And the earthiness, the normality, and the apparent solitude in which the event recorded in the video takes place also enhance the impression of intimacy. In contrast to normal social media candids, which typically raise the connotation of crowds, being out in a big group of people, and needing to occupy space, this vid shrinks the space occupied and the amount of it that the subject consumes. Arguably, it’s the impression of intimacy that makes this post so potentially addictive to watch; it feels both so normal but also — in that the main subject is facing away from us and thus symbolically (if not really) signaling his ignorance of being filmed — transgressive, as if we are seeing a private moment reserved for friends and family. Because the average person has little reason to protect this sort of image from public view, it seems normal to look at such videos even as the “sighting in the wild” image of someone into whose normal life we are never invited is simultaneously unusual and in turn magnetic. I feel special because I am seeing this moment, have been granted this particular glimpse.

Thus, in turn, beyond my assumption of the viewpoint and status of the filmer, the vid carries the potential of a kind of defensive identification by the viewer on behalf of the subject of the image, because we all know that intimacy becomes less intimate when shared with many. The more disseminated the picture becomes, the more I might imagine that there’s nothing special about being able to see this kind of thing, and in order to preserve my feeling of intimacy, I might be tempted to conclude that I am in the circle of those who are allowed to observe but others plausibly should not be. Or that maybe no one should be. So the genius of the vid lies in the fact that I can view it again and again along with 2,000 other people, and still feel a bit as if I am the only one watching.

Yet paradoxically, for me anyway, watching this doesn’t make me feel implicated in a betrayal (compare my mixed reaction to the dorktastic dance video, years ago). That reaction has something to do with the relatively everyday, non-embarrassing content of this vid in comparison to that one — wouldn’t a real friend take to the grave the embarrassing things one did when one was twenty? — but also with the fact that Pace is turned away, so that this vid lets us see what Pace is doing without revealing anything about his reactions to it. Because of this perspective on events, the only face we see is that of the little girl. This position allows us to identify in delight with the child being flung into the air and crashing back into Pace’s arms, and her delight in turn potentially gives us an index as to his.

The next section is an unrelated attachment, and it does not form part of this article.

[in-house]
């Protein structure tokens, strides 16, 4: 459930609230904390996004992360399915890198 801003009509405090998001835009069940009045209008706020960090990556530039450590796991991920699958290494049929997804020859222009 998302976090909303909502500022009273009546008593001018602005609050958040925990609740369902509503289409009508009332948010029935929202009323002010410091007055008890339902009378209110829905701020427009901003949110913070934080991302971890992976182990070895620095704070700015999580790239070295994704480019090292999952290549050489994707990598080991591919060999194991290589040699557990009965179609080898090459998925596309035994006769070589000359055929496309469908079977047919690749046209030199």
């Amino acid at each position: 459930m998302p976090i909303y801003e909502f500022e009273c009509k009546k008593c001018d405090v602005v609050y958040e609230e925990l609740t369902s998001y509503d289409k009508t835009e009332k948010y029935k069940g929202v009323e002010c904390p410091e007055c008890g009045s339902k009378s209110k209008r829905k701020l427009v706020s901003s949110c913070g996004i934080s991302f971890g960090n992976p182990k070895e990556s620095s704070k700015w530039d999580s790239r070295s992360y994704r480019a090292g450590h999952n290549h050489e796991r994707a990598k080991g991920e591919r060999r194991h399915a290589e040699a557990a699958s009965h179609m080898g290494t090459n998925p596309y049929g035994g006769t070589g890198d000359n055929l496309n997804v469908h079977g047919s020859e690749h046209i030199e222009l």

The final thing that’s really effective about this vid is that it seems so transitory, so momentary. It’s entirely normal, but in the next moment it could be gone (which is also part of why I keep replaying it). This is a feature of social media that I typically consider a bug. As a viewer, I don’t like being expected to keep track of every moment or risk missing out on something. But here, the briefness, the seasonality (for lack of a better word, der Heuriger in the Austrian sense keeps popping into my mind here — “this year’s wine”) are trapped so I can review them at will.

It’s another paradox that animates social media — the infinite loop of something that only happens in this particular way one single time, even if it might happen at any time, but in this particular instant, like every instant, can never be repeated. Haramis’ video makes the impermanence of this glimpse permanent without somehow damaging the very fragile quality that made him want to capture it in the first place. It’s the inexorable passage of time, our awareness that tonight the party will be over, tomorrow it will be raining, the next day they will be shooting, that makes us want to record these moments. In the end, it’s the inevitability of erasure that makes the review of moments like this intoxicating.

~ by Servetus on April 4, 2017.

15 Responses to “me + the social media of strangers”

  1. Sorry, but, I am ill, at ease. There is indescence in the voluntary exhibition, while the character of Lee Peace is turned back and there is an intrusive, unhealthy voyeurism of the fan, who discovers a family scene diverted to make the buzz.

    • That’s your privilege; however, there’s no question that everyone in this particular item is participating voluntarily and that it was posted with Pace’s and McNairy’s knowledge. One might criticize the choice to do that, but it’s not really voyeurism to watch a performance.

  2. Tiefsinnige Gedanken deinerseits…
    Es ist spät hier und so habe ich den schönen Anblick als “Betthupferl” genossen. Die beiden hatten viel Spaß zusammen und das sei ihnen gegönnt 🙂